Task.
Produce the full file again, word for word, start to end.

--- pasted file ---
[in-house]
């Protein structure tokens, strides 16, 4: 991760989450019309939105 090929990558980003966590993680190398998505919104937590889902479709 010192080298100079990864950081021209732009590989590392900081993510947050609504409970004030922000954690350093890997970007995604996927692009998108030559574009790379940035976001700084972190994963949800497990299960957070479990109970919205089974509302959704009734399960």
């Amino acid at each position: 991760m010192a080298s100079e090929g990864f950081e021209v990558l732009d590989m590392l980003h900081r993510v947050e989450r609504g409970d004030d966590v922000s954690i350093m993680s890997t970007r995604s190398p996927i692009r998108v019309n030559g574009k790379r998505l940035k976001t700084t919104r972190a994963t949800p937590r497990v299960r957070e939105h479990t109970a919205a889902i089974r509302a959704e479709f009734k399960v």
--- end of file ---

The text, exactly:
[in-house]
């Protein structure tokens, strides 16, 4: 991760989450019309939105 090929990558980003966590993680190398998505919104937590889902479709 010192080298100079990864950081021209732009590989590392900081993510947050609504409970004030922000954690350093890997970007995604996927692009998108030559574009790379940035976001700084972190994963949800497990299960957070479990109970919205089974509302959704009734399960």
């Amino acid at each position: 991760m010192a080298s100079e090929g990864f950081e021209v990558l732009d590989m590392l980003h900081r993510v947050e989450r609504g409970d004030d966590v922000s954690i350093m993680s890997t970007r995604s190398p996927i692009r998108v019309n030559g574009k790379r998505l940035k976001t700084t919104r972190a994963t949800p937590r497990v299960r957070e939105h479990t109970a919205a889902i089974r509302a959704e479709f009734k399960v």